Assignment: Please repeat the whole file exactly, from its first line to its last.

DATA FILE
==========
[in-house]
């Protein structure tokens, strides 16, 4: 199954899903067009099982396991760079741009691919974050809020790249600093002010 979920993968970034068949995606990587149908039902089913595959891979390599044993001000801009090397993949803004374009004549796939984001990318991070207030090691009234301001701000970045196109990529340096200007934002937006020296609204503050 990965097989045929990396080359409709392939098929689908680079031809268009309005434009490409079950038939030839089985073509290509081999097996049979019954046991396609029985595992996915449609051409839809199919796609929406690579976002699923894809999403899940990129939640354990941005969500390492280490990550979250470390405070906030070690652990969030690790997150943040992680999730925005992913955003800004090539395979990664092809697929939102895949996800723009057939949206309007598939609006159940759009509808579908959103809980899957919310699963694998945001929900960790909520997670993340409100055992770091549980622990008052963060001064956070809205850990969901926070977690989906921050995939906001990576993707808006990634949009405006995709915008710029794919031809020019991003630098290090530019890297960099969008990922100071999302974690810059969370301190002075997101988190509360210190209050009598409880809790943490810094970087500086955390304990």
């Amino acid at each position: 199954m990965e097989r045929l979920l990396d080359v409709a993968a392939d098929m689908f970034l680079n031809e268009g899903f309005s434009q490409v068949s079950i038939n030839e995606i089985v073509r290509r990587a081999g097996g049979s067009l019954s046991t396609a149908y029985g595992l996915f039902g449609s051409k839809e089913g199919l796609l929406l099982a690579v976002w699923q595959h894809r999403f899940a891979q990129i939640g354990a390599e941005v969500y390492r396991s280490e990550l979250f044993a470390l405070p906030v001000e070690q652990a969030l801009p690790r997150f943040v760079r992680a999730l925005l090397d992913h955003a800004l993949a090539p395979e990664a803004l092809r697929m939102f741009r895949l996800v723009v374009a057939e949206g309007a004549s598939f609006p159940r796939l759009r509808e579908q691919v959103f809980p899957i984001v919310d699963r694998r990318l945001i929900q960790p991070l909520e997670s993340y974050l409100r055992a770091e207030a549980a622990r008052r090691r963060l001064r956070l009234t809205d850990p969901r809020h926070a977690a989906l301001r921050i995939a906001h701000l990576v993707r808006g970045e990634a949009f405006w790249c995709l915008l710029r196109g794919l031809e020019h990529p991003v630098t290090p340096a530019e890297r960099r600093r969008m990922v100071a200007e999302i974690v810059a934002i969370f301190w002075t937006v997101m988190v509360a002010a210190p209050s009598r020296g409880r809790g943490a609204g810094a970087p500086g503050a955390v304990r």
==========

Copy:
[in-house]
């Protein structure tokens, strides 16, 4: 199954899903067009099982396991760079741009691919974050809020790249600093002010 979920993968970034068949995606990587149908039902089913595959891979390599044993001000801009090397993949803004374009004549796939984001990318991070207030090691009234301001701000970045196109990529340096200007934002937006020296609204503050 990965097989045929990396080359409709392939098929689908680079031809268009309005434009490409079950038939030839089985073509290509081999097996049979019954046991396609029985595992996915449609051409839809199919796609929406690579976002699923894809999403899940990129939640354990941005969500390492280490990550979250470390405070906030070690652990969030690790997150943040992680999730925005992913955003800004090539395979990664092809697929939102895949996800723009057939949206309007598939609006159940759009509808579908959103809980899957919310699963694998945001929900960790909520997670993340409100055992770091549980622990008052963060001064956070809205850990969901926070977690989906921050995939906001990576993707808006990634949009405006995709915008710029794919031809020019991003630098290090530019890297960099969008990922100071999302974690810059969370301190002075997101988190509360210190209050009598409880809790943490810094970087500086955390304990």
């Amino acid at each position: 199954m990965e097989r045929l979920l990396d080359v409709a993968a392939d098929m689908f970034l680079n031809e268009g899903f309005s434009q490409v068949s079950i038939n030839e995606i089985v073509r290509r990587a081999g097996g049979s067009l019954s046991t396609a149908y029985g595992l996915f039902g449609s051409k839809e089913g199919l796609l929406l099982a690579v976002w699923q595959h894809r999403f899940a891979q990129i939640g354990a390599e941005v969500y390492r396991s280490e990550l979250f044993a470390l405070p906030v001000e070690q652990a969030l801009p690790r997150f943040v760079r992680a999730l925005l090397d992913h955003a800004l993949a090539p395979e990664a803004l092809r697929m939102f741009r895949l996800v723009v374009a057939e949206g309007a004549s598939f609006p159940r796939l759009r509808e579908q691919v959103f809980p899957i984001v919310d699963r694998r990318l945001i929900q960790p991070l909520e997670s993340y974050l409100r055992a770091e207030a549980a622990r008052r090691r963060l001064r956070l009234t809205d850990p969901r809020h926070a977690a989906l301001r921050i995939a906001h701000l990576v993707r808006g970045e990634a949009f405006w790249c995709l915008l710029r196109g794919l031809e020019h990529p991003v630098t290090p340096a530019e890297r960099r600093r969008m990922v100071a200007e999302i974690v810059a934002i969370f301190w002075t937006v997101m988190v509360a002010a210190p209050s009598r020296g409880r809790g943490a609204g810094a970087p500086g503050a955390v304990r």